Format

Send to:

Choose Destination
See comment in PubMed Commons below
J Bacteriol. 2001 Feb;183(3):835-42.

Two-component sensor required for normal symbiotic colonization of euprymna scolopes by Vibrio fischeri.

Author information

  • 1Department of Microbiology and Immunology, Loyola University Chicago, Maywood, Illinois 60153, USA. kvisick@luc.edu

Abstract

The light organ of the squid Euprymna scolopes is specifically colonized to a high density by the marine bacterium Vibrio fischeri. To date, only a few factors contributing to the specificity of this symbiosis have been identified. Using a genetic screen for random transposon mutants defective in initiating the symbiotic association or in colonizing the light organ to high density, we identified a mutant of V. fischeri that exhibited an apparent defect in symbiosis initiation. This mutant was not defective in motility, luminescence, or growth in minimal medium, suggesting that it lacks an essential, previously unidentified symbiotic function. By sequence analysis, we showed that the locus inactivated in this mutant encodes a predicted 927-amino-acid protein with a high degree of similarity to the sensor component of hybrid two-component regulatory systems. We have therefore designated this locus rscS, for regulator of symbiotic colonization-sensor. Sequence analysis revealed two hydrophobic regions which may result in the formation of a periplasmic loop involved in signal recognition; PhoA fusion data supported this proposed membrane topology. We have investigated the start site of rscS transcription by primer extension and identified a putative promoter region. We hypothesize that RscS recognizes a signal associated with the light organ environment and responds by stimulating a putative response regulator that controls protein function or gene expression to coordinate early colonization events. Further studies on RscS, its cognate response regulator, and the signaling conditions will provide important insight into the interaction between V. fischeri and E. scolopes.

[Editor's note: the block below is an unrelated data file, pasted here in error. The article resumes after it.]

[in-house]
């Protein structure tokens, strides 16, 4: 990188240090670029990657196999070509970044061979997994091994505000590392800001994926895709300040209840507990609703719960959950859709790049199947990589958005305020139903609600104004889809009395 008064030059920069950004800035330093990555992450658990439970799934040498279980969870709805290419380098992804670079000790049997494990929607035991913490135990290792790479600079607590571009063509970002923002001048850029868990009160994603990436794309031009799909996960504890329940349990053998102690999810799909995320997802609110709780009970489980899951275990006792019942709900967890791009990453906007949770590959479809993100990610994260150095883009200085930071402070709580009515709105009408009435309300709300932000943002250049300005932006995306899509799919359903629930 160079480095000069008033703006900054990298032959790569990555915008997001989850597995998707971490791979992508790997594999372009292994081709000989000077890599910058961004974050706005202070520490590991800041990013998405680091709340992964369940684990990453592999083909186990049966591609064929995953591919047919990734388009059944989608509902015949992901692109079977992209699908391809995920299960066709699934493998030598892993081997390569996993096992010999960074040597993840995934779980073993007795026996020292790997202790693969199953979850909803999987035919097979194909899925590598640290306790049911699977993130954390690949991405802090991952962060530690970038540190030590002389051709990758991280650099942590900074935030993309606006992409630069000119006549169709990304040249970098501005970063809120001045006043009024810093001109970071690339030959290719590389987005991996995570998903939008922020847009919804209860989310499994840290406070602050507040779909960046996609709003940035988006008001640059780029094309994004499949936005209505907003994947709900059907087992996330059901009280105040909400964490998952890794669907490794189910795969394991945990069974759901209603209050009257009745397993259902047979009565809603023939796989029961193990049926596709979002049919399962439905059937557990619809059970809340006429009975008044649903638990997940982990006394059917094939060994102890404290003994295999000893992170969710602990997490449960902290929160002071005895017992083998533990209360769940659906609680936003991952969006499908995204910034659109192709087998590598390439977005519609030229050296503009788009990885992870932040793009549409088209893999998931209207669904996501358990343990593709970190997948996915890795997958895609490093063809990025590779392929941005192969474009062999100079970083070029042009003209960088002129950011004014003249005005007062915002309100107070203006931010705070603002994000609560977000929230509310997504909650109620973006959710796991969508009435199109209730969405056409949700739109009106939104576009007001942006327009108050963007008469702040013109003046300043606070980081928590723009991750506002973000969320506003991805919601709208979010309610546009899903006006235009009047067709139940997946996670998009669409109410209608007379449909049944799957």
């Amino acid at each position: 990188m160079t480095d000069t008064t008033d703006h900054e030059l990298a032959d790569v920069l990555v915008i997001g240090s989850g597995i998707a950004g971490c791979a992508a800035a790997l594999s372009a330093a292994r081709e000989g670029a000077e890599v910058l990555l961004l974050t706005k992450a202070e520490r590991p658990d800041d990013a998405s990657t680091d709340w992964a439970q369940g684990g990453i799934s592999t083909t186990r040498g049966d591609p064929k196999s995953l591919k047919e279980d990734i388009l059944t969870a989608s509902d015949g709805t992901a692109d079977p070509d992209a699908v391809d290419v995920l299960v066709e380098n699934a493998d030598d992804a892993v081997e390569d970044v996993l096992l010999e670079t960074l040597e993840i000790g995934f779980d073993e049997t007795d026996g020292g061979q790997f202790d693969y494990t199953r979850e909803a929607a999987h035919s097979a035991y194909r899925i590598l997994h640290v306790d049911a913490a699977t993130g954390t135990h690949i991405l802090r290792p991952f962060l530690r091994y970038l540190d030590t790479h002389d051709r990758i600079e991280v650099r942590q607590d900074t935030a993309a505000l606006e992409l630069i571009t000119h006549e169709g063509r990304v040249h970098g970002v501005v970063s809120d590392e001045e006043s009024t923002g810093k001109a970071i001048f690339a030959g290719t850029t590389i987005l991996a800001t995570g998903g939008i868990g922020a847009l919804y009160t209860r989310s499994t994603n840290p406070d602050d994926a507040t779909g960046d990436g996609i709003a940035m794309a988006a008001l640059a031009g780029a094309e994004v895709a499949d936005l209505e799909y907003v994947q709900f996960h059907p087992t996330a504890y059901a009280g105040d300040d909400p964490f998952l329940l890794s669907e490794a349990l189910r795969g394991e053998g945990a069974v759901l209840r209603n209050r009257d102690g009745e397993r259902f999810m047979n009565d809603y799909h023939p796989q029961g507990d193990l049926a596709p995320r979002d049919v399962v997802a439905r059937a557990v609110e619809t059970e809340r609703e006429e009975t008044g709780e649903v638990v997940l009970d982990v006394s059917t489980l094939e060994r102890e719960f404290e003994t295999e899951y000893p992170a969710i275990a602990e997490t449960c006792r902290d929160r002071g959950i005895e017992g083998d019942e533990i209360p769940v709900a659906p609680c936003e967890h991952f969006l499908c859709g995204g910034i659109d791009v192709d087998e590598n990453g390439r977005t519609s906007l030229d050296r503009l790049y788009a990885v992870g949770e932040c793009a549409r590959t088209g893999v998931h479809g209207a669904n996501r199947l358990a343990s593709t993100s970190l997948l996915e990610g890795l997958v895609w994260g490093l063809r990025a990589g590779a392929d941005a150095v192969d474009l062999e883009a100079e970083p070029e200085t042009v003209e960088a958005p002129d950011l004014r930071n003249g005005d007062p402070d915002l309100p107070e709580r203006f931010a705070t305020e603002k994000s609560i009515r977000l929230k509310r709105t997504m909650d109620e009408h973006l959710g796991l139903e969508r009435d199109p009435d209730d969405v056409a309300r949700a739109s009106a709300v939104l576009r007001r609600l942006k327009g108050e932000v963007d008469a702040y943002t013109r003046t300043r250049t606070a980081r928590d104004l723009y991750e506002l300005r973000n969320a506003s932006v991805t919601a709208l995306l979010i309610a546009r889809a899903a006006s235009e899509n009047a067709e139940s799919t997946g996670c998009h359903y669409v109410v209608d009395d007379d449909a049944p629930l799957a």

PMID:
11208780
[PubMed - indexed for MEDLINE]
PMCID:
PMC94949
Free PMC Article
PubMed Commons home

PubMed Commons

0 comments
How to join PubMed Commons

    Supplemental Content

    Full text links

    Icon for HighWire Icon for PubMed Central
    Loading ...
    Write to the Help Desk